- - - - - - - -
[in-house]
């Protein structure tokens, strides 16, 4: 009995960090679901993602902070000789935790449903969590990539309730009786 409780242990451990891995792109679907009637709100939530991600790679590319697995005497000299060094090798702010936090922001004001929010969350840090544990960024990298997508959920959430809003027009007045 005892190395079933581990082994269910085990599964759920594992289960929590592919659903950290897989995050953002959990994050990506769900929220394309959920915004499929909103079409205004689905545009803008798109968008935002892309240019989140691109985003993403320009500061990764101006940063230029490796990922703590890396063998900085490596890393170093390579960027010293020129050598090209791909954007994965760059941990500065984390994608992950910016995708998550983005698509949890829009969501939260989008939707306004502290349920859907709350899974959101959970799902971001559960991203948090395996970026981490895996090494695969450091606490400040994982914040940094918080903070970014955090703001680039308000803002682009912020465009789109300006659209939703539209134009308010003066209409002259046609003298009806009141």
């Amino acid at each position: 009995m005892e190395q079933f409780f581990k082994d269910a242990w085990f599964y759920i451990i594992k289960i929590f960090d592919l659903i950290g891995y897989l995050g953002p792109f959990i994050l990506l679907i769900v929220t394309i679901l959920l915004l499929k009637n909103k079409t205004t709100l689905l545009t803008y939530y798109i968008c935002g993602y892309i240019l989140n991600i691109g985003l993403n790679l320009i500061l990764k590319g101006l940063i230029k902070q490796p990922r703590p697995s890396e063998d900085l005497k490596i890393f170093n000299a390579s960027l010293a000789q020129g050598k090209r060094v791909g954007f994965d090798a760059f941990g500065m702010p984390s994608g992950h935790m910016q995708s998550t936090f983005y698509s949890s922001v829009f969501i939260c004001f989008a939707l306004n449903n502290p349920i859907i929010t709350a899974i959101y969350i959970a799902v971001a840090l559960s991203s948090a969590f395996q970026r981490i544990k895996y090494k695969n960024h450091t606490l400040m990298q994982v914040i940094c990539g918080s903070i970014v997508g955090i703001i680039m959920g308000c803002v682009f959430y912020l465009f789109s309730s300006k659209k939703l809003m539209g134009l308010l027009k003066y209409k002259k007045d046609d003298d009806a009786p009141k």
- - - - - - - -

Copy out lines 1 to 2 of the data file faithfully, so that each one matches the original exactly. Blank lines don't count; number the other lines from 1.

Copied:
[in-house]
């Protein structure tokens, strides 16, 4: 009995960090679901993602902070000789935790449903969590990539309730009786 409780242990451990891995792109679907009637709100939530991600790679590319697995005497000299060094090798702010936090922001004001929010969350840090544990960024990298997508959920959430809003027009007045 005892190395079933581990082994269910085990599964759920594992289960929590592919659903950290897989995050953002959990994050990506769900929220394309959920915004499929909103079409205004689905545009803008798109968008935002892309240019989140691109985003993403320009500061990764101006940063230029490796990922703590890396063998900085490596890393170093390579960027010293020129050598090209791909954007994965760059941990500065984390994608992950910016995708998550983005698509949890829009969501939260989008939707306004502290349920859907709350899974959101959970799902971001559960991203948090395996970026981490895996090494695969450091606490400040994982914040940094918080903070970014955090703001680039308000803002682009912020465009789109300006659209939703539209134009308010003066209409002259046609003298009806009141």